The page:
9) S. Ito, N. Muguruma, S. Hayashi, S. Taoka, A. Tsutsui, T. Fukuda, T. Okahisa, Y. Ohkita, H. Matsunaga, I. Shimizu, K. Nakamura, K. Imaizumi, K. Takesako and S. Shibamura,“Development of an Imaging System Using Fluorescent Labeling Substances Excited by Infrared Rays”Dig. Endosc., 1997, 9, 278.
10) S. Ito, N. Muguruma, Y. Kusaka, M. Tadatsu, K. Inayama, Y. Musashi, M. Yano, T. Bando, H. Honda, I. Shimizu, K. Ii, K. Takesako, H. Takeuchi and S. Shibamura, “Detection of Human Ganstric Cancer of Resected Specimens Using a Novel Infrared Fluorescent Anti-Human Carcinoembryonic Antigen Antibody with an Infrared Fluorescence Endoscope in Vitro”Endoscopy2001, 33(10), 849.
11) N. Muguruma, S. Ito, T. Bando, S. Taoka, Y. Kusaka, S. Hayashi, S. Ichikawa, Y. Matsunaga, Y. Tada, S. Okamura, K. Ii, K. Imaizumi, K. Nakamura, K. Takesako and S. Shibamura, “Labeled Carcinoembryonic Antigen Antibodies Excitable by Infrared Rays: a Novel Diagnostic Method for Micro Cancers in the Digestive Tract”Internal Medicine1999, 38(7), 537.
12) T. Bando, N. Muguruma, S. Ito, Y. Musashi, K. Inayama, Y. Kusaka, M. Tadatsu, K. Ii, T. Irimura, S. Shibamura and K. Takesako, “Basic Study on a Labeled anti-mucin Antibody Detectable by Infrared-fluorescence Endoscopy”J. Gastroenterol., 2002, 37, 260.
13) N. Muguruma, S. Ito, S. Hayashi, S. Taoka, H. Kakehashi, K. Ii, S. Shibamura and K. Takesako, “Antibodies Labeled with Fluorescence-agent Excitable by Infrared Rays”J. Gastroenterol., 1998, 33, 467.
14) W. Aung, A. Tsuji, H. Sudo, A. Sugyo, T. Furukawa, Y. Ukai, Y. Kurosawa and T. Saga, “Immunotargeting of Integrin α6β4 for Single-Photon Emission Computed Tomography and Near-Infrared Fluorescence Imaging in a Pancreatic Cancer Model”Molecular Imaging2016, 15, 1.

Fig. 3 Fluorescent Property of ICG Dye

Can I use this kit for F(ab')2?

Yes, please follow the labeling protocol for IgG. The recovery of the conjugate should be over 80%.

Can I use this kit for other proteins or peptides?

Yes, if the molecular weight is greater than 50,000.

Can I use this kit to label oligopeptides or oligonucleotides?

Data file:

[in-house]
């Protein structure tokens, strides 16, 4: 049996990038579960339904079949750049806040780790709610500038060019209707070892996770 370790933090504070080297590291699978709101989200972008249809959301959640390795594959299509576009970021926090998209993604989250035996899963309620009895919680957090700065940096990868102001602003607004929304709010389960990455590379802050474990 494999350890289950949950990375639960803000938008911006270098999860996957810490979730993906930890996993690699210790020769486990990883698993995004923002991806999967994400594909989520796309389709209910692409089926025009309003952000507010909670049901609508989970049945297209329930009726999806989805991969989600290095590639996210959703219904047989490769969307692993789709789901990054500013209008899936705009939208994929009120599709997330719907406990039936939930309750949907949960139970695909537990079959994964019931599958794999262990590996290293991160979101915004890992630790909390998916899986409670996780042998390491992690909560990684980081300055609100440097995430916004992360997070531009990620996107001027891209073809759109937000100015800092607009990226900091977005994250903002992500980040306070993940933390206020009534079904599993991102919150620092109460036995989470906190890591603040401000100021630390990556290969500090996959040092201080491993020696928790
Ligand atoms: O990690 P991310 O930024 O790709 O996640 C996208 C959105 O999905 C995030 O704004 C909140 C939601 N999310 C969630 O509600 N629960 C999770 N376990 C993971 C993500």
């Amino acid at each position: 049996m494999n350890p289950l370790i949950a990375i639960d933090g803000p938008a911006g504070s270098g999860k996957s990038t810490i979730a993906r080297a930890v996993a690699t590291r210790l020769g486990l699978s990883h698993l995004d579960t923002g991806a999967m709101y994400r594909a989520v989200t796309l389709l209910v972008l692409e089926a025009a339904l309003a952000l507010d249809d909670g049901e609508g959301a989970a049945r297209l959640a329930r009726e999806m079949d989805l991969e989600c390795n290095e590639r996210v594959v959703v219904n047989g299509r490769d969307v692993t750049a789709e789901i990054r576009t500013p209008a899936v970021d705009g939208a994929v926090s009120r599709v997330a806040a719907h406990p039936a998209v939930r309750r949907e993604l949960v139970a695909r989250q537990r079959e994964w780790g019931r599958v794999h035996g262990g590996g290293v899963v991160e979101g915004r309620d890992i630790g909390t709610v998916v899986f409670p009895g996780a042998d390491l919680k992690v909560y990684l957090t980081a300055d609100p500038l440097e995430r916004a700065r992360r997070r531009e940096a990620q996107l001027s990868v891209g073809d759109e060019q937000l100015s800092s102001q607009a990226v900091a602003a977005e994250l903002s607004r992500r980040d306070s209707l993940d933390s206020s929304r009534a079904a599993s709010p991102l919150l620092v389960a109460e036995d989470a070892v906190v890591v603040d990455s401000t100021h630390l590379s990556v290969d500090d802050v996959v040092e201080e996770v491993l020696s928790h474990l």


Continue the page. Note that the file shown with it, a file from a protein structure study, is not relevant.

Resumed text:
No. Oligonucleotides and oligopeptides may be too small to retain on the membrane filter of Filtration Tube.

What is the minimum amount of IgG that can be labeled with LK31-10?

The minimum amount is 50 μg. There is no significant difference in sensitivity and background between 50 μg and 200 μg of IgG. Though 10 μg IgG can still be labeled using this kit, the background will be higher.

How many ICG molecules are introduced to protein?

The number of conjugated ICG depends on the protein. In the case of rabbit IgG, one molecule of ICG conjugate to each protein molecule.

Do I have to use a Filtration tube prior to labeling the protein?

If the protein solution does not contain small molecules with an amino group and the concentration of the protein is 10 mg per ml, or about 70 μM, there is no need to use the Filtration tube. Mix 10 μl of the sample solution with 90 μl of Reaction buffer and add 8 μl NH2-reactive ICG (prepared at step 3) to the mixture, and follow the protocol starting at step 4.

Do I have to use Storage buffer included with the kit?

No, you don’t have to use Storage buffer from the kit. You can choose any kind of buffer appropriate for your experiment.

My sample contains small insoluble material. What should I do?

Spin the sample and use the supernatant for labeling.

Related Categories
Labeling Chemistry

Related Products

COVID-19 Announcement

Due to rising concerns regarding the COVID-19 (Coronavirus 2019) outbreak, Dojindo Molecular Technologies, Inc will be taking the necessary steps to prioritize public health and safety.

Scroll to Top